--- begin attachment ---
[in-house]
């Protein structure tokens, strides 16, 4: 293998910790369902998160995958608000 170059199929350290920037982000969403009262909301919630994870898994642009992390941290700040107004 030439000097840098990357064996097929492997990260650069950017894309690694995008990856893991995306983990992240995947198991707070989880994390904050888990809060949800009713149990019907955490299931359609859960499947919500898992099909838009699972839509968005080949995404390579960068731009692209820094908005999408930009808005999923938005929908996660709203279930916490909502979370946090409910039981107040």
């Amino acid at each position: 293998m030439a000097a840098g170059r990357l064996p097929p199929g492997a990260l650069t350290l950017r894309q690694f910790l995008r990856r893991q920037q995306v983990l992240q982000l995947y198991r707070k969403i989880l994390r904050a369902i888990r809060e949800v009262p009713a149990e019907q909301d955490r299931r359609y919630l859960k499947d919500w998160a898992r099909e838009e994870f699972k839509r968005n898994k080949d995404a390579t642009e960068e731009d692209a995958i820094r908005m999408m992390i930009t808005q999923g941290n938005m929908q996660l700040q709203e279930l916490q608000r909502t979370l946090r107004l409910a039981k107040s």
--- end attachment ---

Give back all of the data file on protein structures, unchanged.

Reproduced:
[in-house]
């Protein structure tokens, strides 16, 4: 293998910790369902998160995958608000 170059199929350290920037982000969403009262909301919630994870898994642009992390941290700040107004 030439000097840098990357064996097929492997990260650069950017894309690694995008990856893991995306983990992240995947198991707070989880994390904050888990809060949800009713149990019907955490299931359609859960499947919500898992099909838009699972839509968005080949995404390579960068731009692209820094908005999408930009808005999923938005929908996660709203279930916490909502979370946090409910039981107040």
């Amino acid at each position: 293998m030439a000097a840098g170059r990357l064996p097929p199929g492997a990260l650069t350290l950017r894309q690694f910790l995008r990856r893991q920037q995306v983990l992240q982000l995947y198991r707070k969403i989880l994390r904050a369902i888990r809060e949800v009262p009713a149990e019907q909301d955490r299931r359609y919630l859960k499947d919500w998160a898992r099909e838009e994870f699972k839509r968005n898994k080949d995404a390579t642009e960068e731009d692209a995958i820094r908005m999408m992390i930009t808005q999923g941290n938005m929908q996660l700040q709203e279930l916490q608000r909502t979370l946090r107004l409910a039981k107040s």